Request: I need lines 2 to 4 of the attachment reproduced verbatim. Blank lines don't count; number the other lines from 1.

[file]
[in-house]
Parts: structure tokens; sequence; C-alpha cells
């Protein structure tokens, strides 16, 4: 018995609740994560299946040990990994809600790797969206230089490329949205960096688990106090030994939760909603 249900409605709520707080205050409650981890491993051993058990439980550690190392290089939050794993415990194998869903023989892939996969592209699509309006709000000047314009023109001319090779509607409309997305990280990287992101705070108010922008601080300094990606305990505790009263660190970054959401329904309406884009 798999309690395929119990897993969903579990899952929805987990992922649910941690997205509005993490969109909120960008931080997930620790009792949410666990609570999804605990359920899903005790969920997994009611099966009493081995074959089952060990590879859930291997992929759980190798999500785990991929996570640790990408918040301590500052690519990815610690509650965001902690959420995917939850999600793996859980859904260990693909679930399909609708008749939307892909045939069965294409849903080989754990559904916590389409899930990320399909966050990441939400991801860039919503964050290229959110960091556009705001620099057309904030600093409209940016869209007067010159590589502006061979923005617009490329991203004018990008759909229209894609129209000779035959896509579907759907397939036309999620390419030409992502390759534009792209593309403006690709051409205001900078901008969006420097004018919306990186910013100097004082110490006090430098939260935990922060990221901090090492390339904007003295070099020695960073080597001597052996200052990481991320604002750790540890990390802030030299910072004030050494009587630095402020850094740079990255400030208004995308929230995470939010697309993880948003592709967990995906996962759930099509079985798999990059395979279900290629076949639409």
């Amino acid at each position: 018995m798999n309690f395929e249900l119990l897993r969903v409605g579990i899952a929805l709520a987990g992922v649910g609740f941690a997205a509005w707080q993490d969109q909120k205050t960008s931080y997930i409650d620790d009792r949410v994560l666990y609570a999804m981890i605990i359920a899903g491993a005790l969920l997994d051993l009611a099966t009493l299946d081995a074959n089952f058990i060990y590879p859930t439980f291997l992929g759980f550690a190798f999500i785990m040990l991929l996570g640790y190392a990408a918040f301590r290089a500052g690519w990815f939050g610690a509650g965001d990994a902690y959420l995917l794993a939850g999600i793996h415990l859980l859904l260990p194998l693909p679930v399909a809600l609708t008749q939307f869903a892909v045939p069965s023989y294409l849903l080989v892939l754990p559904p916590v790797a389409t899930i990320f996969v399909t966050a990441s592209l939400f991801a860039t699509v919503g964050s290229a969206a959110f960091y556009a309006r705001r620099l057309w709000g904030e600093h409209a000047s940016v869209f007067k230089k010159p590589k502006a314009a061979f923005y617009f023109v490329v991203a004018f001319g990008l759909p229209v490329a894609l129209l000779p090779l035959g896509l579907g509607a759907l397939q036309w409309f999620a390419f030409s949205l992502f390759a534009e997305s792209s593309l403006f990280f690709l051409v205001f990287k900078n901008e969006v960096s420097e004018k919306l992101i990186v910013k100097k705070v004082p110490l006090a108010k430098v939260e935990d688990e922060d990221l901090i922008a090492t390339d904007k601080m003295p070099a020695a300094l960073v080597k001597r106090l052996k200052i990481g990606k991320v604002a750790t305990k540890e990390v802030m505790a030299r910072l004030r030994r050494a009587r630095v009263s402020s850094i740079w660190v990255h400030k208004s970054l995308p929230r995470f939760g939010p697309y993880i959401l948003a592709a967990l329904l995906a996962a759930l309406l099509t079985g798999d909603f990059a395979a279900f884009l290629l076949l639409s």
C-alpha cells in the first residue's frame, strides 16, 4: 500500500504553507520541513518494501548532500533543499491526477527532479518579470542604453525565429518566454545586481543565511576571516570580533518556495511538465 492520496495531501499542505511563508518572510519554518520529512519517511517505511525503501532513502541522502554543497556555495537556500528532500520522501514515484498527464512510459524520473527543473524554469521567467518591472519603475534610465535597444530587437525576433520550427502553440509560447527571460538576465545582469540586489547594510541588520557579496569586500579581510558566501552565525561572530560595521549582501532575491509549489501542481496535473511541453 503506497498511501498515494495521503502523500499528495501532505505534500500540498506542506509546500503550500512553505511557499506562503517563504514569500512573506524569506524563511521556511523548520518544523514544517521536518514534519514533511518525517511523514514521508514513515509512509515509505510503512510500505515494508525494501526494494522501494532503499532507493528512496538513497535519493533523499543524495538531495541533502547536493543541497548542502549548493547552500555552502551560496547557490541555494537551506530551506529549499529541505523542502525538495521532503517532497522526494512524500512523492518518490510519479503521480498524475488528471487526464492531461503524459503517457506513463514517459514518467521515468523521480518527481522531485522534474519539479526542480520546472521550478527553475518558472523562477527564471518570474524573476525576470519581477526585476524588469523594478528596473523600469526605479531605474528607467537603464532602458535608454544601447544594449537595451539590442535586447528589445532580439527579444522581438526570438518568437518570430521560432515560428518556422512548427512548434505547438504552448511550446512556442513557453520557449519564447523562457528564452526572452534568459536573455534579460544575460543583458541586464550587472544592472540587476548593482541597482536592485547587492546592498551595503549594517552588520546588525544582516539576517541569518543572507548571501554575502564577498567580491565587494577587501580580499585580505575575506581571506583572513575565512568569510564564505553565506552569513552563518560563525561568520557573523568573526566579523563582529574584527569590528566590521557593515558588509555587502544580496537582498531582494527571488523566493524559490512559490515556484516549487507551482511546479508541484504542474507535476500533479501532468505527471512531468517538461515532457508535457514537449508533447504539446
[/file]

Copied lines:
Parts: structure tokens; sequence; C-alpha cells
């Protein structure tokens, strides 16, 4: 018995609740994560299946040990990994809600790797969206230089490329949205960096688990106090030994939760909603 249900409605709520707080205050409650981890491993051993058990439980550690190392290089939050794993415990194998869903023989892939996969592209699509309006709000000047314009023109001319090779509607409309997305990280990287992101705070108010922008601080300094990606305990505790009263660190970054959401329904309406884009 798999309690395929119990897993969903579990899952929805987990992922649910941690997205509005993490969109909120960008931080997930620790009792949410666990609570999804605990359920899903005790969920997994009611099966009493081995074959089952060990590879859930291997992929759980190798999500785990991929996570640790990408918040301590500052690519990815610690509650965001902690959420995917939850999600793996859980859904260990693909679930399909609708008749939307892909045939069965294409849903080989754990559904916590389409899930990320399909966050990441939400991801860039919503964050290229959110960091556009705001620099057309904030600093409209940016869209007067010159590589502006061979923005617009490329991203004018990008759909229209894609129209000779035959896509579907759907397939036309999620390419030409992502390759534009792209593309403006690709051409205001900078901008969006420097004018919306990186910013100097004082110490006090430098939260935990922060990221901090090492390339904007003295070099020695960073080597001597052996200052990481991320604002750790540890990390802030030299910072004030050494009587630095402020850094740079990255400030208004995308929230995470939010697309993880948003592709967990995906996962759930099509079985798999990059395979279900290629076949639409």
């Amino acid at each position: 018995m798999n309690f395929e249900l119990l897993r969903v409605g579990i899952a929805l709520a987990g992922v649910g609740f941690a997205a509005w707080q993490d969109q909120k205050t960008s931080y997930i409650d620790d009792r949410v994560l666990y609570a999804m981890i605990i359920a899903g491993a005790l969920l997994d051993l009611a099966t009493l299946d081995a074959n089952f058990i060990y590879p859930t439980f291997l992929g759980f550690a190798f999500i785990m040990l991929l996570g640790y190392a990408a918040f301590r290089a500052g690519w990815f939050g610690a509650g965001d990994a902690y959420l995917l794993a939850g999600i793996h415990l859980l859904l260990p194998l693909p679930v399909a809600l609708t008749q939307f869903a892909v045939p069965s023989y294409l849903l080989v892939l754990p559904p916590v790797a389409t899930i990320f996969v399909t966050a990441s592209l939400f991801a860039t699509v919503g964050s290229a969206a959110f960091y556009a309006r705001r620099l057309w709000g904030e600093h409209a000047s940016v869209f007067k230089k010159p590589k502006a314009a061979f923005y617009f023109v490329v991203a004018f001319g990008l759909p229209v490329a894609l129209l000779p090779l035959g896509l579907g509607a759907l397939q036309w409309f999620a390419f030409s949205l992502f390759a534009e997305s792209s593309l403006f990280f690709l051409v205001f990287k900078n901008e969006v960096s420097e004018k919306l992101i990186v910013k100097k705070v004082p110490l006090a108010k430098v939260e935990d688990e922060d990221l901090i922008a090492t390339d904007k601080m003295p070099a020695a300094l960073v080597k001597r106090l052996k200052i990481g990606k991320v604002a750790t305990k540890e990390v802030m505790a030299r910072l004030r030994r050494a009587r630095v009263s402020s850094i740079w660190v990255h400030k208004s970054l995308p929230r995470f939760g939010p697309y993880i959401l948003a592709a967990l329904l995906a996962a759930l309406l099509t079985g798999d909603f990059a395979a279900f884009l290629l076949l639409s």